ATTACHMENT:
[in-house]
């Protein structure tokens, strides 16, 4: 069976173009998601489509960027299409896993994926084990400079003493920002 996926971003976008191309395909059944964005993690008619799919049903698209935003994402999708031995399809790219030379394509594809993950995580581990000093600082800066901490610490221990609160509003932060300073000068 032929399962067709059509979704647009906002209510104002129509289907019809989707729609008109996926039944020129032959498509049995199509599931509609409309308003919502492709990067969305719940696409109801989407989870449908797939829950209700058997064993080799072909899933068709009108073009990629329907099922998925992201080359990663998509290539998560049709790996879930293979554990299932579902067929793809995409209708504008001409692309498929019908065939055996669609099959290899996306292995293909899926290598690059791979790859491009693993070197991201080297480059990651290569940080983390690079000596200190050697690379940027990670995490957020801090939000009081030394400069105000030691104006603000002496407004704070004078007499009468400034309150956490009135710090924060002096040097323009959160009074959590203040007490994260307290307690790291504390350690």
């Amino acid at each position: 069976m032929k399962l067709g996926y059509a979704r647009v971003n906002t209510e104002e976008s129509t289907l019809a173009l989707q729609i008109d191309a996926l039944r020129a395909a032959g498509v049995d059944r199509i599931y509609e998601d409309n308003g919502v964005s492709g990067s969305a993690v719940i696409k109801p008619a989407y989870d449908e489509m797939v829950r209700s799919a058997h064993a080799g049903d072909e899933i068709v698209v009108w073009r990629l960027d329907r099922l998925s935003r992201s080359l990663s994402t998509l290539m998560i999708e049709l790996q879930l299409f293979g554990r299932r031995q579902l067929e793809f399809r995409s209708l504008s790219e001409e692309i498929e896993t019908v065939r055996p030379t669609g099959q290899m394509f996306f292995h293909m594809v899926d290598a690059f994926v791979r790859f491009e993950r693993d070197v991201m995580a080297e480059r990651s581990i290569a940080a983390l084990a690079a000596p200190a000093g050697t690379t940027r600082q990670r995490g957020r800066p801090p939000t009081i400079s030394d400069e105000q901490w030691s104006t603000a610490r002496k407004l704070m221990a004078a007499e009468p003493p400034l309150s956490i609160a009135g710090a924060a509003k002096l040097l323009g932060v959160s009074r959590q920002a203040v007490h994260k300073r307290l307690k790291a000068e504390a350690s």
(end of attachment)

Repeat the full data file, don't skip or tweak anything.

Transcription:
[in-house]
């Protein structure tokens, strides 16, 4: 069976173009998601489509960027299409896993994926084990400079003493920002 996926971003976008191309395909059944964005993690008619799919049903698209935003994402999708031995399809790219030379394509594809993950995580581990000093600082800066901490610490221990609160509003932060300073000068 032929399962067709059509979704647009906002209510104002129509289907019809989707729609008109996926039944020129032959498509049995199509599931509609409309308003919502492709990067969305719940696409109801989407989870449908797939829950209700058997064993080799072909899933068709009108073009990629329907099922998925992201080359990663998509290539998560049709790996879930293979554990299932579902067929793809995409209708504008001409692309498929019908065939055996669609099959290899996306292995293909899926290598690059791979790859491009693993070197991201080297480059990651290569940080983390690079000596200190050697690379940027990670995490957020801090939000009081030394400069105000030691104006603000002496407004704070004078007499009468400034309150956490009135710090924060002096040097323009959160009074959590203040007490994260307290307690790291504390350690």
């Amino acid at each position: 069976m032929k399962l067709g996926y059509a979704r647009v971003n906002t209510e104002e976008s129509t289907l019809a173009l989707q729609i008109d191309a996926l039944r020129a395909a032959g498509v049995d059944r199509i599931y509609e998601d409309n308003g919502v964005s492709g990067s969305a993690v719940i696409k109801p008619a989407y989870d449908e489509m797939v829950r209700s799919a058997h064993a080799g049903d072909e899933i068709v698209v009108w073009r990629l960027d329907r099922l998925s935003r992201s080359l990663s994402t998509l290539m998560i999708e049709l790996q879930l299409f293979g554990r299932r031995q579902l067929e793809f399809r995409s209708l504008s790219e001409e692309i498929e896993t019908v065939r055996p030379t669609g099959q290899m394509f996306f292995h293909m594809v899926d290598a690059f994926v791979r790859f491009e993950r693993d070197v991201m995580a080297e480059r990651s581990i290569a940080a983390l084990a690079a000596p200190a000093g050697t690379t940027r600082q990670r995490g957020r800066p801090p939000t009081i400079s030394d400069e105000q901490w030691s104006t603000a610490r002496k407004l704070m221990a004078a007499e009468p003493p400034l309150s956490i609160a009135g710090a924060a509003k002096l040097l323009g932060v959160s009074r959590q920002a203040v007490h994260k300073r307290l307690k790291a000068e504390a350690s």